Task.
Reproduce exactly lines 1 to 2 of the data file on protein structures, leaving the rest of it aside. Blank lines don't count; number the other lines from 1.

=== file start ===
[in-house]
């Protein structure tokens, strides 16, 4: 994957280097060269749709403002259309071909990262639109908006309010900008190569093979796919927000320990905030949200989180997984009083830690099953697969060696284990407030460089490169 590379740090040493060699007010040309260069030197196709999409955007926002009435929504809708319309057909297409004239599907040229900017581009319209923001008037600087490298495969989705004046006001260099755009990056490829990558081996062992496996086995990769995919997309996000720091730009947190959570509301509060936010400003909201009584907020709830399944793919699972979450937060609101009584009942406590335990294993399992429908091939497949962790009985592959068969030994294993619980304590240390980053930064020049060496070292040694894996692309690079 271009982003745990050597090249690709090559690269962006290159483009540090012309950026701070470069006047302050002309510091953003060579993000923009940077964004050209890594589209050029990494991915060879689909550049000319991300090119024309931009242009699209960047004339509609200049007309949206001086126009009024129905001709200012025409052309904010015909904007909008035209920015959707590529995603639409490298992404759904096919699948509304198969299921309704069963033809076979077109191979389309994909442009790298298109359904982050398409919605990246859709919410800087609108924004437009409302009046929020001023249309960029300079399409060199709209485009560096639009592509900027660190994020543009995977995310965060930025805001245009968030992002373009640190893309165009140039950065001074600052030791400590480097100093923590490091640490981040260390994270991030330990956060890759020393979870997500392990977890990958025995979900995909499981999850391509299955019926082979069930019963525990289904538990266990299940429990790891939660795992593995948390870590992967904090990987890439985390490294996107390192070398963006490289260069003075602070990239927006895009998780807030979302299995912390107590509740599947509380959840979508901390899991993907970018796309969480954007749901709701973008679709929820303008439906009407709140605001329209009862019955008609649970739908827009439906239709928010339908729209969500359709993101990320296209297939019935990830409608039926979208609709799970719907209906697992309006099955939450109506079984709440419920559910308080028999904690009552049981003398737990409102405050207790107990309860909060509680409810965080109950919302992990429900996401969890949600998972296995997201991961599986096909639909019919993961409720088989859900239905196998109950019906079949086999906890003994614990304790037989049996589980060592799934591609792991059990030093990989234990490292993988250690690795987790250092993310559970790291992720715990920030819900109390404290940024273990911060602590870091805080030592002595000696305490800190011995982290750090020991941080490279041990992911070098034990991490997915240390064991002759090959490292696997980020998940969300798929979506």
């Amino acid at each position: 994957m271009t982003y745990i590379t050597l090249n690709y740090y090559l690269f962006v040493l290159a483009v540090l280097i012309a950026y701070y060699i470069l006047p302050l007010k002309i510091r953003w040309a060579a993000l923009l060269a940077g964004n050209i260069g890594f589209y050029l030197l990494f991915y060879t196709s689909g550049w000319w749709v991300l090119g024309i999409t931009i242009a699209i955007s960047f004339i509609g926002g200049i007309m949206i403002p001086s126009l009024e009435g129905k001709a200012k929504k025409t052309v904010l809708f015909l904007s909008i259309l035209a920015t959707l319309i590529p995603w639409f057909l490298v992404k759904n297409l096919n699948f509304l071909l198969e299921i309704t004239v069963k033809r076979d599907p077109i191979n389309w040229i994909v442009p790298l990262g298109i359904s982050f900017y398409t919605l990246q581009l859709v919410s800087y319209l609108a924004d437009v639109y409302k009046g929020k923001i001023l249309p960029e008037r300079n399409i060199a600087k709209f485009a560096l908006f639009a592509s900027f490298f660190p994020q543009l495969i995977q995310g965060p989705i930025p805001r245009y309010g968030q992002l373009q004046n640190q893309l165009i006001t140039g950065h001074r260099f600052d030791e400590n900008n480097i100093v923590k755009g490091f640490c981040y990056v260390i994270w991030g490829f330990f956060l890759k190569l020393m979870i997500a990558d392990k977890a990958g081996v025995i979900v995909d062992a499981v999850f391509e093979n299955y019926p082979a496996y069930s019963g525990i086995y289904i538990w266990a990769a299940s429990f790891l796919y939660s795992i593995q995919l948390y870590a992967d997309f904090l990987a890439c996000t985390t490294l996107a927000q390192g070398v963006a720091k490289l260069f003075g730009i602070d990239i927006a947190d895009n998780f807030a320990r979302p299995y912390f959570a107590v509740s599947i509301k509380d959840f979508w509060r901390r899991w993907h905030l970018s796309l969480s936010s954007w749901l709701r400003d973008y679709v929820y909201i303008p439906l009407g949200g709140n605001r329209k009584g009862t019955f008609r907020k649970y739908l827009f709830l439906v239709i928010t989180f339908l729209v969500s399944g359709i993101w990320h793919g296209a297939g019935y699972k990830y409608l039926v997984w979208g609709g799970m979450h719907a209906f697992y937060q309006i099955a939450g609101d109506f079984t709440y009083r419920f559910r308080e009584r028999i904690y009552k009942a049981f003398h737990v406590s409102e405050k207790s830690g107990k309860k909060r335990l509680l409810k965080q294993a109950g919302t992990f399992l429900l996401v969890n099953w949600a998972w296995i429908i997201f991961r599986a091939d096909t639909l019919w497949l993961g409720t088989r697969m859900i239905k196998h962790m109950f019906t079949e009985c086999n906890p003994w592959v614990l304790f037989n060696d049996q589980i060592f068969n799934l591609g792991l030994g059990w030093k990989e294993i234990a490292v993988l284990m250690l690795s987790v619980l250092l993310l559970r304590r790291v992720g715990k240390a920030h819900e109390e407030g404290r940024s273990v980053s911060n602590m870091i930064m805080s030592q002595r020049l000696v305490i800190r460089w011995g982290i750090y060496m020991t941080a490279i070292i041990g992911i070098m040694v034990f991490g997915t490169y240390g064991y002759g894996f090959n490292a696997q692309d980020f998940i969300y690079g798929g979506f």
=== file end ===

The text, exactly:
[in-house]
């Protein structure tokens, strides 16, 4: 994957280097060269749709403002259309071909990262639109908006309010900008190569093979796919927000320990905030949200989180997984009083830690099953697969060696284990407030460089490169 590379740090040493060699007010040309260069030197196709999409955007926002009435929504809708319309057909297409004239599907040229900017581009319209923001008037600087490298495969989705004046006001260099755009990056490829990558081996062992496996086995990769995919997309996000720091730009947190959570509301509060936010400003909201009584907020709830399944793919699972979450937060609101009584009942406590335990294993399992429908091939497949962790009985592959068969030994294993619980304590240390980053930064020049060496070292040694894996692309690079 271009982003745990050597090249690709090559690269962006290159483009540090012309950026701070470069006047302050002309510091953003060579993000923009940077964004050209890594589209050029990494991915060879689909550049000319991300090119024309931009242009699209960047004339509609200049007309949206001086126009009024129905001709200012025409052309904010015909904007909008035209920015959707590529995603639409490298992404759904096919699948509304198969299921309704069963033809076979077109191979389309994909442009790298298109359904982050398409919605990246859709919410800087609108924004437009409302009046929020001023249309960029300079399409060199709209485009560096639009592509900027660190994020543009995977995310965060930025805001245009968030992002373009640190893309165009140039950065001074600052030791400590480097100093923590490091640490981040260390994270991030330990956060890759020393979870997500392990977890990958025995979900995909499981999850391509299955019926082979069930019963525990289904538990266990299940429990790891939660795992593995948390870590992967904090990987890439985390490294996107390192070398963006490289260069003075602070990239927006895009998780807030979302299995912390107590509740599947509380959840979508901390899991993907970018796309969480954007749901709701973008679709929820303008439906009407709140605001329209009862019955008609649970739908827009439906239709928010339908729209969500359709993101990320296209297939019935990830409608039926979208609709799970719907209906697992309006099955939450109506079984709440419920559910308080028999904690009552049981003398737990409102405050207790107990309860909060509680409810965080109950919302992990429900996401969890949600998972296995997201991961599986096909639909019919993961409720088989859900239905196998109950019906079949086999906890003994614990304790037989049996589980060592799934591609792991059990030093990989234990490292993988250690690795987790250092993310559970790291992720715990920030819900109390404290940024273990911060602590870091805080030592002595000696305490800190011995982290750090020991941080490279041990992911070098034990991490997915240390064991002759090959490292696997980020998940969300798929979506």